The series is confronting head on the criticisms it’s received over the last couple of years regarding the prevalence of torture, both by the bad and good guys (particularly Jack Bauer, the main character). In fact, the opening scene has Jack sitting in front of a Senate committee conducting a hearing about the very subject. This was something my husband picked up on from day one of the series (but then, he’s a political scientist and he always picks up on stuff like this), but it didn’t really get a lot of attention in the media until the last few years. A recent article in the January 5-11 issue of TV Guide touches on that:
The series premiered two short months after 9/11, and the first few seasons rode a wave of American nationalism. “For most of our run, nobody really cared how Jack stopped the terror threat du jour,” says executive producer Jon Cassar, who has directed more than 50 episodes. “The important thing was he stopped it.”I think it’s important to raise and work through issues like these, and films and television series are good places to do that. Good stories explore who we are, why we make the choices we do, and wrestle with the outcomes of those choices. Stories like that invite us to reflect on our own lives and invite us to examine what we believe and why. They help us think through the issues facing us in our own lives and, if we are intentional, they can even change the way we approach life, people and the world.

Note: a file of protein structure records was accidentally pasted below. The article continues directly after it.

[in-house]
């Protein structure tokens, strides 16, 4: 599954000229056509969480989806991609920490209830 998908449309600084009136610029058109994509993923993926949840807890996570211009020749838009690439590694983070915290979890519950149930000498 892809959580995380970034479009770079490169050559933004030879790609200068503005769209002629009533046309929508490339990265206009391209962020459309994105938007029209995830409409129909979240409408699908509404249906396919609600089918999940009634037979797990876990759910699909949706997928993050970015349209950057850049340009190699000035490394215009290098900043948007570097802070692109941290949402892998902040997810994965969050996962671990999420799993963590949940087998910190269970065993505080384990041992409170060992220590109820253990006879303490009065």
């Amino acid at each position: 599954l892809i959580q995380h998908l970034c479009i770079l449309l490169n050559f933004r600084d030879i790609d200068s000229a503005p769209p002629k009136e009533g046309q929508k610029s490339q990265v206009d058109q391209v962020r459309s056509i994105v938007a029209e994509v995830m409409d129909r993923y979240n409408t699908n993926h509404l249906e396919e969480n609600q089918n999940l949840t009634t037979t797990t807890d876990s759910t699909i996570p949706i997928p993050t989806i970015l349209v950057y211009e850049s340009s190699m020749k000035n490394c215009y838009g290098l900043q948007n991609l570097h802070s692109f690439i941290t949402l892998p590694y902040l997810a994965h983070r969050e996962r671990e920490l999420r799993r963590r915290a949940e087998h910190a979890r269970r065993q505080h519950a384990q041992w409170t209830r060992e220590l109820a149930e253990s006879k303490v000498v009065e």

But all those ugly reports out of Abu Ghraib and Guantanamo suddenly put Jack and his aggressive interrogation methods on the wrong side of public opinion. The PR crisis escalated when news boke that 24 was an inspiration in early “brainstorming meetings” among military officials at Guantanamo. Even Supreme Court justice Antonin Scalia cited the show in defeding American interrogation policy during a conference in Ottawa. “Jack Bauer saved Los Angeles. . . . He saved hundreds of thousands of lives,” Scalia said. “Are you going to convict Jack Bauer?”
I’m interested to see how this series deals more directly with questions of law and ethics in the context of good and evil as well as the choices we make individually and as groups regarding those issues. How are we to confront evil? Do the ends justify the means? Can bad actions be good if they are done for the overall good? Is the law the highest rule—or is it something else? These are all good questions—ones that, if we dig deep enough, will bring God-talk into open spaces.
The other aspect of the series that’s got me interested is a lot less weighty, heh: this season takes place in Washington, D.C., a city that I’m familiar with. Part of the fun last night was trying to figure out what parts of the episode were filmed in D.C. and where. Tom Bridge at WeLoveDC.com does it much better than me—check it out. Among other things, he picked up on the fact that several scenes had to be filmed in L.A. (or somewhere else besides D.C.) because of the high rise buildings in the background. You see, D.C. has a law forbidding buildings above a certain height. Heh, the first time I drove through D.C., I couldn’t help but think of it as a kind of squished San Francisco. (Though now, for the life of me, I can’t figure out why I connected it with that city, huh.)
Anyway, for what it’s worth, here’s one place I know is in D.C. because I’ve stood right there, heh:
The above is a screenshot of Jack from one of the promos for this season of 24, and I immediately recognized it:
It’s shot on the south side of the Lincoln Memorial, from which (as you look east) you can see the Reflecting Pool in front of the Memorial and the Washington Monument and the Capitol in the distance. I took the above photo last November when I took a friend of mine into D.C. to see the sites.
(Images: Fox) miscctgy